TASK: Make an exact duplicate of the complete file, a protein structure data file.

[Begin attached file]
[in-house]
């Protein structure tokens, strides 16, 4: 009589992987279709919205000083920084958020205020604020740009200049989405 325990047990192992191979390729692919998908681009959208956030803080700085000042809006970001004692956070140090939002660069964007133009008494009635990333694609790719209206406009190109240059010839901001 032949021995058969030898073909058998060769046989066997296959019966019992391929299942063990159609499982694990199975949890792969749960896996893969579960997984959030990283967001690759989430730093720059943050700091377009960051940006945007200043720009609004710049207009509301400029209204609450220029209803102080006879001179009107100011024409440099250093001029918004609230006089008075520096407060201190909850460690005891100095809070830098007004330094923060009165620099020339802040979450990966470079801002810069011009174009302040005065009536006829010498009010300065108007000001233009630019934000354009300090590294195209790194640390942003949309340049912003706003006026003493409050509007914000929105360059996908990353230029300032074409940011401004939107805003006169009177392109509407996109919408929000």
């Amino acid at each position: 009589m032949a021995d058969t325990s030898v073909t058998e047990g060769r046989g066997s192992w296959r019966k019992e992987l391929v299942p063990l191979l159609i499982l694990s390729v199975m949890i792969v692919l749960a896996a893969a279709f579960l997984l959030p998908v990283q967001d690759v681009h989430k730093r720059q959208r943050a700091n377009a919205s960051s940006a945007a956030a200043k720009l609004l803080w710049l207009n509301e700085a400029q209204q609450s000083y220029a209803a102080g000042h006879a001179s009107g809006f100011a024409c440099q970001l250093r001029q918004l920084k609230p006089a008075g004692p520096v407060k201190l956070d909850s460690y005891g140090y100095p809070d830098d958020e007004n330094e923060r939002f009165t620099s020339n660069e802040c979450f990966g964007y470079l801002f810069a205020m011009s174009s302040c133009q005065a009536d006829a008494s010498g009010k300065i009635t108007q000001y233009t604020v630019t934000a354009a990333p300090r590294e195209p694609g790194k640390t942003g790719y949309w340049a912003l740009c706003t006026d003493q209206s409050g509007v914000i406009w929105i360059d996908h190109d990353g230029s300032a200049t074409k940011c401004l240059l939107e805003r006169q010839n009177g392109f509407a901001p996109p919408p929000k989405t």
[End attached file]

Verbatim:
[in-house]
């Protein structure tokens, strides 16, 4: 009589992987279709919205000083920084958020205020604020740009200049989405 325990047990192992191979390729692919998908681009959208956030803080700085000042809006970001004692956070140090939002660069964007133009008494009635990333694609790719209206406009190109240059010839901001 032949021995058969030898073909058998060769046989066997296959019966019992391929299942063990159609499982694990199975949890792969749960896996893969579960997984959030990283967001690759989430730093720059943050700091377009960051940006945007200043720009609004710049207009509301400029209204609450220029209803102080006879001179009107100011024409440099250093001029918004609230006089008075520096407060201190909850460690005891100095809070830098007004330094923060009165620099020339802040979450990966470079801002810069011009174009302040005065009536006829010498009010300065108007000001233009630019934000354009300090590294195209790194640390942003949309340049912003706003006026003493409050509007914000929105360059996908990353230029300032074409940011401004939107805003006169009177392109509407996109919408929000």
């Amino acid at each position: 009589m032949a021995d058969t325990s030898v073909t058998e047990g060769r046989g066997s192992w296959r019966k019992e992987l391929v299942p063990l191979l159609i499982l694990s390729v199975m949890i792969v692919l749960a896996a893969a279709f579960l997984l959030p998908v990283q967001d690759v681009h989430k730093r720059q959208r943050a700091n377009a919205s960051s940006a945007a956030a200043k720009l609004l803080w710049l207009n509301e700085a400029q209204q609450s000083y220029a209803a102080g000042h006879a001179s009107g809006f100011a024409c440099q970001l250093r001029q918004l920084k609230p006089a008075g004692p520096v407060k201190l956070d909850s460690y005891g140090y100095p809070d830098d958020e007004n330094e923060r939002f009165t620099s020339n660069e802040c979450f990966g964007y470079l801002f810069a205020m011009s174009s302040c133009q005065a009536d006829a008494s010498g009010k300065i009635t108007q000001y233009t604020v630019t934000a354009a990333p300090r590294e195209p694609g790194k640390t942003g790719y949309w340049a912003l740009c706003t006026d003493q209206s409050g509007v914000i406009w929105i360059d996908h190109d990353g230029s300032a200049t074409k940011c401004l240059l939107e805003r006169q010839n009177g392109f509407a901001p996109p919408p929000k989405t």